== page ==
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In General, Stainless or Nickel for Growl?

Discussion in 'Strings [BG]' started by Modern Growl, Jul 12, 2005.

  1. thoughts? anyone found there "growliest" string?
  2. James Hart

    James Hart

    Feb 1, 2002
    Endorsing Artist: see profile
    Growl is a vague term IMHO... we all have our own meaning.

    Strings are a small piece of the total package but for me it's Stainless... Pro Steels or SIT Rock Brights. I can get nickel flats to growl too though it's the hands and the technique more then the string.
  3. bump
  4. C-5KO


    Mar 9, 2005
    Toronto, Canada
    You could always try new pickups. ;)
  5. bassman314

    bassman314 I seem to be a verb, an evolutionary process...

    Mar 13, 2005
    Bay Area, CA
    My 5-string is my growl bass... ProSteels

    My 4-string is my funk bass... Nickel...

    My AEB is my bluegrass bass... Phosphor Bronze

    You might also try mucking with your pre-map settings, as well as adding in some mild Overdrive.
  6. bump
  7. bump. cmon peoples!!!

    you's have to know whats the growliest string out there!
    spit it out! :)
  8. Dean Markley Blue Steel.
    DR Hi-beams and Fat-Beams
    Rotosound Swingbass

    Stainless steel - they just have more of that upper midrange that enhances growl (imo).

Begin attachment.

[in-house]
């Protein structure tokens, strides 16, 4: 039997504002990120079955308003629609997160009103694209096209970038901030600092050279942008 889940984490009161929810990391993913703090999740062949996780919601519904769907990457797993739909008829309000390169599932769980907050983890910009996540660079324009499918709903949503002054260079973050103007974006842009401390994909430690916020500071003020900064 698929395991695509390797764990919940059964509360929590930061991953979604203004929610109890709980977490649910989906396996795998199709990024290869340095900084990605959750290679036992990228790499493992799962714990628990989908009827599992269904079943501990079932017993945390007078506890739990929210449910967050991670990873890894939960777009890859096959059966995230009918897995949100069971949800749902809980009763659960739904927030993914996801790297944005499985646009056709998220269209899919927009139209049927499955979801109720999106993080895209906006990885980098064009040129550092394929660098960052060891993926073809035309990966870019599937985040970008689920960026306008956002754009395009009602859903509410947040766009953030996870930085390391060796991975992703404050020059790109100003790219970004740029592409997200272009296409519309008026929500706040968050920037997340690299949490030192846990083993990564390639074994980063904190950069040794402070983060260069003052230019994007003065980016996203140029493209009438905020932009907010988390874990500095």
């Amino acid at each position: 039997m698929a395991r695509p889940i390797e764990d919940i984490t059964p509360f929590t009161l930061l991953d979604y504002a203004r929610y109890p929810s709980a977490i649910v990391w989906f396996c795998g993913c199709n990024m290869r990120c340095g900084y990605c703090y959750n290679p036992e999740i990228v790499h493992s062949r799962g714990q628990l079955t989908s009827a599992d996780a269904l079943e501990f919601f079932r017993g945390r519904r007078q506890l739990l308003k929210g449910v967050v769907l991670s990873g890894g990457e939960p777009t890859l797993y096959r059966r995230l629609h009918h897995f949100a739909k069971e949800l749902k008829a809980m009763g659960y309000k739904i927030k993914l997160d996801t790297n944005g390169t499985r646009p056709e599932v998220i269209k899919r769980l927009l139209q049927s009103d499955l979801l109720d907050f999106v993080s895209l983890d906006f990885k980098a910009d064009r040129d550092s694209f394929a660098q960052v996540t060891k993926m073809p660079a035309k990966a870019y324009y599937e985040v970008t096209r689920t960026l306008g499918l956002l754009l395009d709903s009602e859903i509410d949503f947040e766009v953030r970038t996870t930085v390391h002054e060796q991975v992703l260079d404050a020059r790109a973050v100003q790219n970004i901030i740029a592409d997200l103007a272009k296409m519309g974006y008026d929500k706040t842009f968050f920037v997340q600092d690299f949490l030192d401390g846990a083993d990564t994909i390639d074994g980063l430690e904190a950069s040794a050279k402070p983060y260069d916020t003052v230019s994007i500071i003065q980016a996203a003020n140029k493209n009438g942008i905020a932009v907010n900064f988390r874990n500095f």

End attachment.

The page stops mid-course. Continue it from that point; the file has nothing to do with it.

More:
9. ...go find yourself a nice gal, sir bumpalot.
  10. Fuzzbass

    Fuzzbass P5 with overdrive Gold Supporting Member

    I have to agree with Carl: steels tend to have more harmonic richness which lends itself to nice meaty growl, whereas nickels seem to be 'cleaner'. There are *always* exceptions, and some might disagree.

    I also agree with James: strings are just a small piece of the total package that includes bass, amp, speakers, etc. For most people, the quick way to get growl is to favor a bridge pickup, particularly a J-bass bridge pickup. And maybe use a little overdrive. But there are many many ways to get growl.
  11. The growl I like is growl from strings banging against the frets, and that sound primarily have to do with the strings used. How flexible they are, what material, and especially their midrange and treble. There are other forms of growl coming from pickups or effects or amps, but this form of acoustical growl is what I think of when I hear the word growl. Maybe your could say that growl on a fretted bass is the equivalent of mwah on a fretless bass.

    If stainless steel brings out the fret growl the best, how about the frets themselves? What are the most common fret material?

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